Church Discipline 2: Luke 15:11-32: Restoring the repentant sinner
Last week we looked at the issue of church discipline. In my studies in this area I have found that there is a real zeal for sermons, studies and articles on this issue. You can find a lot of material about the proper processes to follow, but something I have not seen much on is what do you do with someone who repents, how do we restore the repentant? There are some indications of what to do in verses like Galatians 6:1-3, ‘Brothers, if anyone is caught in any transgression, you who are spiritual should restore him in a spirit of gentleness. Keep watch on yourself, lest you too be tempted. 2 Bear one another’s burdens, and so fulfill the law of Christ. 3 For if anyone thinks he is something, when he is nothing, he deceives himself.’ And you will notice that Paul has more to say about our own hearts and attitudes than he does about the erring brother. He indicates that it takes maturity to restore someone, ‘you who are spiritual.’ He indicates that we have to guard our own hearts as we draw alongside someone sinning. We must not think we are immune to their sins, to good to sin like them, and when we have the details of their sins those act as temptations in our minds too. He calls us to imitate Christ who bore our sins to bear the burdens of the sinning brother. And that we must do it with humility not thinking that we are anything special because pride/self-forgetfulness comes before a fall.
I mentioned last week that church discipline put into the hands of sinners is like putting a shotgun into an ex-murderer’s hands. And when it comes to church discipline we are going to be better at judging than restoring. We are better at seeing other people’s sins before our own, and we can too quickly forget the reality that we are undeserving as we deal with others. So today, as we continue to think through the issue of church discipline I want us to examine the parable of the prodigal son. You will see in Luke 15, there are 3 parables given by Christ. All three parables talk about something lost that is found and the joy that is had in the restoration. The occasion for Christ telling these parables is Luke 15:1-2, ‘Now the tax collectors and sinners were all drawing near to hear him. 2 And the Pharisees and the scribes grumbled, saying, “This man receives sinners and eats with them.” Why did Jesus tell these parables? He told them because the religious and morally observant Pharisees and Scribes were unhappy with the fact that Jesus received sinners to table fellowship, an action that indicates unity and a good relationship. These religious leaders felt that Jesus should hang out and eat with good people not questionable ones. They were likely envious that these people flocked to Jesus and found Him and His message attractive when they are their teaching were rejected by many. They could not see the good of their repenting and longing to be with Christ and hear more of His teaching. The parable of the lost sheep, lost coin and the lost sons are told not to the sinners but to those religious people who were grudging of sinners being forgiven and accepted by Christ to table fellowship. These parable are given to show God’s willingness to search and receive sinners, and how He celebrates and is not grudging at their return. We want to note this message as a guide for us in church discipline as we consider the idea of restoration for the repentant.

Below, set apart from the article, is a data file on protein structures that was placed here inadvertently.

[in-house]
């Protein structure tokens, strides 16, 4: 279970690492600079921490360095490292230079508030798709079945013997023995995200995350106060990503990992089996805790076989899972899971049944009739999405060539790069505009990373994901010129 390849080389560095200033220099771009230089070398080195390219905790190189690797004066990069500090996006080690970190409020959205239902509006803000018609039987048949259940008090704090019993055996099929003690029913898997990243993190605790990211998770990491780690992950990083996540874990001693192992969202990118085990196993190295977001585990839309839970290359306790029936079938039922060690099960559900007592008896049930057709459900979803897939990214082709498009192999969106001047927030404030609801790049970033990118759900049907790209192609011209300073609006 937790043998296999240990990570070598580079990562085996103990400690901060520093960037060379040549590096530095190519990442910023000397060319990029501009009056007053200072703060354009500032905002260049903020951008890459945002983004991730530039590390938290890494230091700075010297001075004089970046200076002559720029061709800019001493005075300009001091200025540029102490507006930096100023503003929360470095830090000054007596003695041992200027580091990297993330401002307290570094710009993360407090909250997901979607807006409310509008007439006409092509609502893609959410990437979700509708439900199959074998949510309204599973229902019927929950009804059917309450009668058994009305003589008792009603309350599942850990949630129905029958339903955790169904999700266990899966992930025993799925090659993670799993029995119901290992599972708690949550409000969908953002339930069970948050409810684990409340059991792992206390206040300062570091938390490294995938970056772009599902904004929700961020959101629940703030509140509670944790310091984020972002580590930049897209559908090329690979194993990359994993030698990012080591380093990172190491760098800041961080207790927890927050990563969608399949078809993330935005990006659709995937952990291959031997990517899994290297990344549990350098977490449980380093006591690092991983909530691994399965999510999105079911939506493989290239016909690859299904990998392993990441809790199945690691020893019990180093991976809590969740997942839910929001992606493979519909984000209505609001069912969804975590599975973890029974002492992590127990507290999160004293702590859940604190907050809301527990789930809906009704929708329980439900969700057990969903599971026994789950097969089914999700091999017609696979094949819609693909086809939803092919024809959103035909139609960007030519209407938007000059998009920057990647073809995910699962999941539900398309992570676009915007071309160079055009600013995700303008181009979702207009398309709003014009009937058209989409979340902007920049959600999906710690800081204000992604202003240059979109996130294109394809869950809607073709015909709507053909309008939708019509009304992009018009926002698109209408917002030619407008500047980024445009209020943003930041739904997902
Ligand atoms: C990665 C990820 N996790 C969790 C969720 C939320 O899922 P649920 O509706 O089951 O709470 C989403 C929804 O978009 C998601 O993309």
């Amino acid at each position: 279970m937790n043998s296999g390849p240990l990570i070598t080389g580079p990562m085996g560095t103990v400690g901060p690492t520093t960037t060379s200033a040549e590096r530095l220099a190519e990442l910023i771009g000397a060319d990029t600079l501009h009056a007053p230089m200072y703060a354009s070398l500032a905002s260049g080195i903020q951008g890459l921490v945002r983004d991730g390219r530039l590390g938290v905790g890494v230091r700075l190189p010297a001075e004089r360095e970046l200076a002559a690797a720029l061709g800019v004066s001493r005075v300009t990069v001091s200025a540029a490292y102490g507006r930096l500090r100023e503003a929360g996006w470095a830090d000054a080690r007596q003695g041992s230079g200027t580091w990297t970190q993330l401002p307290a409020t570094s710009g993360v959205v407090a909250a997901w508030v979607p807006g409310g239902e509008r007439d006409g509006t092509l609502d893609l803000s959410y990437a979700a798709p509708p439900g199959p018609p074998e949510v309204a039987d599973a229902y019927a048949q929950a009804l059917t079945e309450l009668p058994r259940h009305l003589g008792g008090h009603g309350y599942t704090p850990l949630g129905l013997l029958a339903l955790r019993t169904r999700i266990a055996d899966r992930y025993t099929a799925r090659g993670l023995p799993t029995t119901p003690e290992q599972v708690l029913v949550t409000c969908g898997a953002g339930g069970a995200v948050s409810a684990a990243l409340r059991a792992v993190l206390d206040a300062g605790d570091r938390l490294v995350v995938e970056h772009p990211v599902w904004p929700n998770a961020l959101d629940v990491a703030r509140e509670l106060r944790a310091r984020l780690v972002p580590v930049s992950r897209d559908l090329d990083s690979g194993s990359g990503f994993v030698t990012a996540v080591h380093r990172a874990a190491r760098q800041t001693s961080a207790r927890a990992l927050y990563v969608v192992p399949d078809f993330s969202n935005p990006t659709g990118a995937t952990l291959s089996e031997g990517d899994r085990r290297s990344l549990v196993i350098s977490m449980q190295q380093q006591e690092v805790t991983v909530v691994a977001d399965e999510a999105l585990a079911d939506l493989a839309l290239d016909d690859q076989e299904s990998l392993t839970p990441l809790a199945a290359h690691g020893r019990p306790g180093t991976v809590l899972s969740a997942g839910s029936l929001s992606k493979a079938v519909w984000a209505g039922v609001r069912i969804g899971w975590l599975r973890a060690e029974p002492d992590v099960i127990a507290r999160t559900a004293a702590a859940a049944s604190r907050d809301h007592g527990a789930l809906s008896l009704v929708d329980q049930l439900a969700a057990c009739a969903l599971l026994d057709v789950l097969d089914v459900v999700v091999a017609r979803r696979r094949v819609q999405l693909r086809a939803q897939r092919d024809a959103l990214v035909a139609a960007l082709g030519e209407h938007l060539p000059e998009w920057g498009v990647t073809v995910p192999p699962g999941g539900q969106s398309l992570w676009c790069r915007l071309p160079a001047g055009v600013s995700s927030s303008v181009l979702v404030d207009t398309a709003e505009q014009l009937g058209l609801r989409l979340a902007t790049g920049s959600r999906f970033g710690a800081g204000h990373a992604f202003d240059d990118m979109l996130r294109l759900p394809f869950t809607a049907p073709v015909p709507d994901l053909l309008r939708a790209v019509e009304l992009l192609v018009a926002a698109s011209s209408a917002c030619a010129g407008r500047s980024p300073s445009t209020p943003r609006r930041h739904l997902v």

I have borrowed liberally from Tim Keller’s excellent book, the Prodigal God, which gives an excellent exposition of this text. The title of the book might strike you as odd, the prodigal God, because we associate prodigality with the younger brother. The word prodigal means to be a spendthrift, and Keller is trying to make the point that when it comes to forgiveness God is an extravagant spender paying the highest price through the death of His Son for our forgiveness. The main insight he brings is that both sons in the parable are lost, that there are two ways to be sinful and two ways to be lost, and at the end of the parable it is the younger repentant brother who is restored to the Father, but the older brother, the character intended to portray the religious leaders, they are not in fellowship with the Father. We will examine the actions of the three main characters and then apply our observations to restoration in church discipline.